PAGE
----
The general rule in Article 7 is that the mediator, or those involved in the administration of the mediation process, cannot be compelled to give evidence in court or arbitration proceedings in connection with “information arising out of or in connection with a mediation process” (Article 7.1). This is subject to certain exceptions under the Directive, namely: (i) if the parties agree; (ii) if it is necessary for overriding considerations of public policy; or (iii) if it is necessary in order to implement or enforce the settlement agreement. Article 7 will be implemented through the provisions of the CPR and parties seeking disclosure or inspection of mediation evidence will need to make a Part 23 application (where proceedings are on foot) or otherwise use the Part 8 procedure. The procedural rules on evidence will remain in the CPR.
Article 7 impacts on the court's common law discretion to admit confidential information if it is "in the interests of justice" to do so. It is conceivable that different decisions may be reached depending on whether the court is reviewing a cross-border mediation or a domestic mediation. Interestingly, the position following the decision in Farm Assist v DEFRA No. 2  EWHC 1102 (TCC) (see our e-bulletin) may afford mediators slightly less protection in relation to domestic mediations than that afforded by the Directive at the cross-border level. Also, the definition of "overriding considerations of public policy" has a narrow meaning at the European level, namely, there must be a genuinely and sufficiently serious threat to a fundamental interest in society, which may be contrasted with the flexible "interests of justice" test applied by the court in addressing the confidentiality of domestic mediation.
In relation to Articles 6 and 7, a new rule, 5.4C(1B), will be created to ensure that mediation settlement enforcement orders, settlement agreements annexed to the orders themselves, and mediation evidence the subject of disclosure and inspection applications, should not be made available to a non-party to proceedings unless the court directs otherwise.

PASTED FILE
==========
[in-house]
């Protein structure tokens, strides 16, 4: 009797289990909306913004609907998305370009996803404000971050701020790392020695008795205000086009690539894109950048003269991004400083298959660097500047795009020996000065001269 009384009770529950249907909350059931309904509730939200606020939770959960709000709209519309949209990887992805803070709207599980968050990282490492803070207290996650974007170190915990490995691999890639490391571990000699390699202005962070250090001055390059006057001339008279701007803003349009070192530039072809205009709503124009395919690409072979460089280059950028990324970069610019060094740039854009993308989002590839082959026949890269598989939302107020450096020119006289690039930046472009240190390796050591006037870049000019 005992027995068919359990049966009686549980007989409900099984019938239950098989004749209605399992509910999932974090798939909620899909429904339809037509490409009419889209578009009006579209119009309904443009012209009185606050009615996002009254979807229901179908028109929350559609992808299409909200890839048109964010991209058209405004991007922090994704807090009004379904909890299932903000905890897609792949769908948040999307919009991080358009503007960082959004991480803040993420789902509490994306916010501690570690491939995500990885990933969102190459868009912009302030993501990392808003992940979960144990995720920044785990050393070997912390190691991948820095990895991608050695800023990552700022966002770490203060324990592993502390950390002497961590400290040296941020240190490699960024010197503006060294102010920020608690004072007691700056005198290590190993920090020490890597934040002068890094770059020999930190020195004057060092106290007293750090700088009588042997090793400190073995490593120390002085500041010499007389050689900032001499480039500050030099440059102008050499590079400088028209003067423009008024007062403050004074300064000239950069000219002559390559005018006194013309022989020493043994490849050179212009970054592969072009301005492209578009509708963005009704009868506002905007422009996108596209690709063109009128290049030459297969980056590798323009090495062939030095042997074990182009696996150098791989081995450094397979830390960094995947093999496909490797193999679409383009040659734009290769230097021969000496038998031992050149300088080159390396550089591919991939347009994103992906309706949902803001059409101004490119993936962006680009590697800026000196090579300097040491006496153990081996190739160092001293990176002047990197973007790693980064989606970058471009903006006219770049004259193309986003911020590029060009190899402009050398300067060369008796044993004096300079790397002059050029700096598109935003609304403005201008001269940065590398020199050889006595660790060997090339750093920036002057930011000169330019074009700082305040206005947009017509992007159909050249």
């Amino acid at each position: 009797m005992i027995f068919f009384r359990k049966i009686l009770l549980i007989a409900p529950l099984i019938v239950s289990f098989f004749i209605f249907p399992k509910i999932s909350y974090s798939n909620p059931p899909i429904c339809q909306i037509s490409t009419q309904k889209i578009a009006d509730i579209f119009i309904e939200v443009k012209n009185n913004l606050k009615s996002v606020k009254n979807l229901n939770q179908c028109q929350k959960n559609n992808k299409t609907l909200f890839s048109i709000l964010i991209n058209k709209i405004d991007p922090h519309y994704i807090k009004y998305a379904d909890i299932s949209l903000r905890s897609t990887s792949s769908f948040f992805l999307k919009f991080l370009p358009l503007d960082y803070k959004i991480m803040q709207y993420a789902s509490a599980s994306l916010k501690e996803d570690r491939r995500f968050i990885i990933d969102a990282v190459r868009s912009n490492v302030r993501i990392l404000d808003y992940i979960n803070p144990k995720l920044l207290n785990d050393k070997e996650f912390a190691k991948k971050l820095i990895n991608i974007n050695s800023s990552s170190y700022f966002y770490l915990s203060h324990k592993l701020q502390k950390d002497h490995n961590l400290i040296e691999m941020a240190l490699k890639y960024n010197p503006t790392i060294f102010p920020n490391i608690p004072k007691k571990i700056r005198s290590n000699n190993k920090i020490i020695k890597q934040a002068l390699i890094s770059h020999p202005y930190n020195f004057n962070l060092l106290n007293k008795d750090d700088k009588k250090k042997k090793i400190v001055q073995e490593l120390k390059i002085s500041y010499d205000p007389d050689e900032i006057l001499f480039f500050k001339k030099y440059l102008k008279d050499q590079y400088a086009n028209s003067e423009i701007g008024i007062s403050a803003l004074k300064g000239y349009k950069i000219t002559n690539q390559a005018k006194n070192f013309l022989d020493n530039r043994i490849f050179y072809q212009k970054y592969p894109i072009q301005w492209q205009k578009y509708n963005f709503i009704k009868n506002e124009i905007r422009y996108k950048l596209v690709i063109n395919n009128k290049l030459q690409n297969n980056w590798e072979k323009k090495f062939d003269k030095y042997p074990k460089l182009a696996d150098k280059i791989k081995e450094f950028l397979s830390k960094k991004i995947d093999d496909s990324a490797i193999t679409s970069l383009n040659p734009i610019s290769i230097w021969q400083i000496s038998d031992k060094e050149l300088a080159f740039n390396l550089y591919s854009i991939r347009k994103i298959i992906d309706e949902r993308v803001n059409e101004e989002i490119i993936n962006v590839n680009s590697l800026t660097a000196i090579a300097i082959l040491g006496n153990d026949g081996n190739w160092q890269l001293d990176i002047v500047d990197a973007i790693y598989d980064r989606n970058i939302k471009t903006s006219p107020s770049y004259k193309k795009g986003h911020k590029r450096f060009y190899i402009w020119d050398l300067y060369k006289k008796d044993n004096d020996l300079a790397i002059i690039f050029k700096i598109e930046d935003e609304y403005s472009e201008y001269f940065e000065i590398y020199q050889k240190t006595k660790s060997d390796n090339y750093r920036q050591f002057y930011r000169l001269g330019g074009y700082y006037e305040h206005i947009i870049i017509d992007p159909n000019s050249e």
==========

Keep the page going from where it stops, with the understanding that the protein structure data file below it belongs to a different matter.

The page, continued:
Limitation periods (Article 8)
The present position in domestic mediations is that if the expiration of a limitation period is approaching but a party wishes to mediate, that party must either seek agreement from the other side to suspend the limitation period or issue a protective claim and then seek a stay from the court for mediation to be conducted. In cross-border disputes parties will be better protected under the Directive as a consequence of Article 8.
Although draft legislation is not yet available, we understand that changes will be made by way of a Statutory Instrument to postpone the effect of the expiry of the limitation period. This means that, in the event that parties proceed to a cross-border mediation and the limitation period expires in the meantime, the courts will treat that expiry as if it occurred on a date eight weeks after the end of the mediation. This mirrors the usual time frame applied by the courts when allowing parties to re-activate proceedings after they have been stayed pending the outcome of a domestic mediation. Precisely when a mediation starts and ends will be defined in the Statutory Instrument.
We await the introduction of the CPR amendments and the relevant Statutory Instrument in April. We envisage that it will take some time, perhaps even a couple of years, for the effect of these changes to "bed down" and trends to emerge. Also, since the Directive is to apply to cross-border disputes only, its reach within this jurisdiction at least will be limited and it remains to be seen whether the Ministry of Justice chooses to apply the Directive to domestic mediations too in due course.